The picture of a three-inch nail stuck in a healthy 58-year-old man's skull begs the question, how does one get so lucky?
"I refer to him when I teach as the luckiest man I've ever encountered," said Dr. Anne Hayman, a professor of neuroradiology at Baylor College of Medicine in Houston and one of the doctors who submitted the photo to the New England Journal of Medicine.
It turns out a lot of these survivors have plain luck to thank. The inexplicability of it all is what makes many survival stories so intriguing. Here's a look at some incredible medical stories from the past few years:
Minnesota State Trooper Glen Pothen suffered only a scraped-up arm May 18, 2005, when an out-of-control truck slammed into him along Interstate 694. Many who saw his head snap back when the truck hit him thought for sure the impact would have killed him.
"There's no legitimate reason why the three of us, especially me, are here at this moment," he said at a news conference.
Patrick Lawler went to the dentist complaining of a toothache. But the source of the pain was surprising.
A four-inch nail lodged in Lawler's skull was the cause of the pain on the roof of his mouth. Apparently, a nail gun that backfired on the construction worker on Jan. 6, 2005, a week before, had unloaded two four-inch nails, not one as he had originally thought.
The tool sent a nail into a piece of wood nearby, and another one that Lawler didn't realize sailed through his mouth and lodged into his skull.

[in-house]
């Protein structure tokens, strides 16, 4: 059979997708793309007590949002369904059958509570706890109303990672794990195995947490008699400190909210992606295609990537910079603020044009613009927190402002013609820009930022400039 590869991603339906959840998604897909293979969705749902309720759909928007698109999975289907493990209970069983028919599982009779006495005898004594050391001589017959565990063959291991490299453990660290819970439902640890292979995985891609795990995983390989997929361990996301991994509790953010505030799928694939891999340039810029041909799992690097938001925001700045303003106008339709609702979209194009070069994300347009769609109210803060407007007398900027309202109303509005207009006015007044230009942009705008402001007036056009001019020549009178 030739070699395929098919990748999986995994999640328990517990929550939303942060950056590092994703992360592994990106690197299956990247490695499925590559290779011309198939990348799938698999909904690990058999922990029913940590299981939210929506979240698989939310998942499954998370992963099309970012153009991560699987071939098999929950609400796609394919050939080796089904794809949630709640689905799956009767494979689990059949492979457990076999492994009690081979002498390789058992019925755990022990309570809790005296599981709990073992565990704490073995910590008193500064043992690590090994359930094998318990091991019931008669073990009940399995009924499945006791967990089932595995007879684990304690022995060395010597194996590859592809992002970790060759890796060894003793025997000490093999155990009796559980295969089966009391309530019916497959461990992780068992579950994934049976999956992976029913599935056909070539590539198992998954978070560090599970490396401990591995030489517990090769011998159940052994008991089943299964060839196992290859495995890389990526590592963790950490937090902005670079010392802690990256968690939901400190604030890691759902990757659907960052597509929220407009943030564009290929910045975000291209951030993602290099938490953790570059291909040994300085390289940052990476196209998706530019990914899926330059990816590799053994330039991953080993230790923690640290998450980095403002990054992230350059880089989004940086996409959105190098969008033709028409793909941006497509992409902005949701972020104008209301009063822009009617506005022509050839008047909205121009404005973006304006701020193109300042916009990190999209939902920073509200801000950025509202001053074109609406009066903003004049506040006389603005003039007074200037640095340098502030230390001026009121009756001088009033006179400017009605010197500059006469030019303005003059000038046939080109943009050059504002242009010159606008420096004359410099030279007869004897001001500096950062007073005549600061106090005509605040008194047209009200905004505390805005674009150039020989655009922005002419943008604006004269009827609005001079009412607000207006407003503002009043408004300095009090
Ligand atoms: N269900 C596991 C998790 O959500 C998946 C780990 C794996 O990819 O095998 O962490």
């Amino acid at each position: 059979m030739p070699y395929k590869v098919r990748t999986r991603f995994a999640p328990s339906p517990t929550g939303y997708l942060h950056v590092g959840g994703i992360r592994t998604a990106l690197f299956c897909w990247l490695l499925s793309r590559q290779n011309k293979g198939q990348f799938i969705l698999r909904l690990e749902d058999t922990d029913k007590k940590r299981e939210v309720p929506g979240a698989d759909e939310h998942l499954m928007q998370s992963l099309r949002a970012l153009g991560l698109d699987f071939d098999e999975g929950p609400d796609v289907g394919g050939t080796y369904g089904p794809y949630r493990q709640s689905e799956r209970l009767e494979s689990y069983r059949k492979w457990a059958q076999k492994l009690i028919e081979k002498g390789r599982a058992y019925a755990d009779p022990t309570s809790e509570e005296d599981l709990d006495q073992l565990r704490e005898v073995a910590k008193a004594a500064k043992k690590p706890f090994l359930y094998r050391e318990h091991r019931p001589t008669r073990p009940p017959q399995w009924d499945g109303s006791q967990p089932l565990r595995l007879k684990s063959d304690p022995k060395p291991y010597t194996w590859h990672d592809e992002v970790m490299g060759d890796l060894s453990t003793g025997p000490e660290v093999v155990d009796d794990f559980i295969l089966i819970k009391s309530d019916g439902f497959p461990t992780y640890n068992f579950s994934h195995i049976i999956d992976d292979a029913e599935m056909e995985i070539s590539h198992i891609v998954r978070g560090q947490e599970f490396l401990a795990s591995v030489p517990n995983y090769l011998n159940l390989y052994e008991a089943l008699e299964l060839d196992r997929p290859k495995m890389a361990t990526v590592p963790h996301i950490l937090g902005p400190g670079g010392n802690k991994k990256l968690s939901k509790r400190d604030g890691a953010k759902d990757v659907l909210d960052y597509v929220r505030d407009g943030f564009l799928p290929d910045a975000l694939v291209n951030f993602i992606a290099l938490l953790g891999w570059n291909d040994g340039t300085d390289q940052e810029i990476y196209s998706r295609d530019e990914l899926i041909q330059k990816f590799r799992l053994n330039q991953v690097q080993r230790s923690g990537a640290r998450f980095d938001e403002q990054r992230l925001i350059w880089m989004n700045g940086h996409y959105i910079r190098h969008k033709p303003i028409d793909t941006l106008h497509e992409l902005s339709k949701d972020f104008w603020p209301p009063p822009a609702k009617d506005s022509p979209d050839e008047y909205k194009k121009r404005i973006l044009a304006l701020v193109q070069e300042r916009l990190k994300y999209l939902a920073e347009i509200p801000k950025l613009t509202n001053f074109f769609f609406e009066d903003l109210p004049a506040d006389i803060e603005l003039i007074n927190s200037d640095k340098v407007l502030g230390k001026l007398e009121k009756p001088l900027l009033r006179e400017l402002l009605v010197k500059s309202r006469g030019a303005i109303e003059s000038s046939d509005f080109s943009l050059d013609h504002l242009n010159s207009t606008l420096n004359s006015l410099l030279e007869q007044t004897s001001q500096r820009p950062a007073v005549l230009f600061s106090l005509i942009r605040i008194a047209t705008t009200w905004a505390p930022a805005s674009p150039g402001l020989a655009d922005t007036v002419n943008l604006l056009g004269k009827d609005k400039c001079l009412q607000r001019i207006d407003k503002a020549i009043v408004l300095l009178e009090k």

Following the accident, Lawler had what he thought was a minor toothache and blurry vision. After painkillers and ice didn't ease the pain, he went to a dental office where the nail was found and he was taken to a nearby hospital where it was removed in a four-hour surgery.
An 18-year-old Arizona man survived having his head literally ripped off in an accident with a drunken driver. Marcos Parra's car was hit by the other vehicle in January 2003 so hard his head was detached from his body. Only skin and some vital internal circuits held it on.
Marcos was rushed from the scene to the emergency room of a hospital in Phoenix. The doctors there had never seen such injuries, but his spinal cord and arteries weren't damaged. His head was reattached with surgical screws and a piece of his pelvis was used to patch his neck and skull together.
In another remarkable survival story, Tiwon Barton was run over by a car May 25, 2005, and lived to tell about it. After running into another car, a driver drove onto the sidewalk and then over Barton.
"He ran totally over my whole body and with the blessings of God I can stand up, walk with no problem, you know, it's a little sore, but you know what I mean, I'm here," Barton told ABC7 in Los Angeles.
A 58-year-old man who survived a nail gun accident that drove a nail three inches into his head without causing major damage was called the "luckiest man" a doctor ever saw.
An X-ray of the nail in the anonymous man's head was published in the New England Journal of Medicine.
A 69-year-old woman survived after plummeting nine stories from a condominium balcony in Florida onto a canvas awning. She was rescued by neighbors.
Gloria Jummati got out of the hospital just one day after she suffered only a shoulder injury in the fall on May 11, 2005.
A police spokesman said Jummati is "very, very lucky" and might want to consider going out to buy a lottery ticket.
After Pat Skinner went under the knife at Sydney's St George Hospital to have part of her colon removed, she was given a clean bill of health.
But over the next 18 months, in April 2004, when she complained of severe abdominal pain she was told she was recovering.
It was only after insisting on having an X-ray that she discovered a pair of 17-centimeter surgical scissors had been left inside her.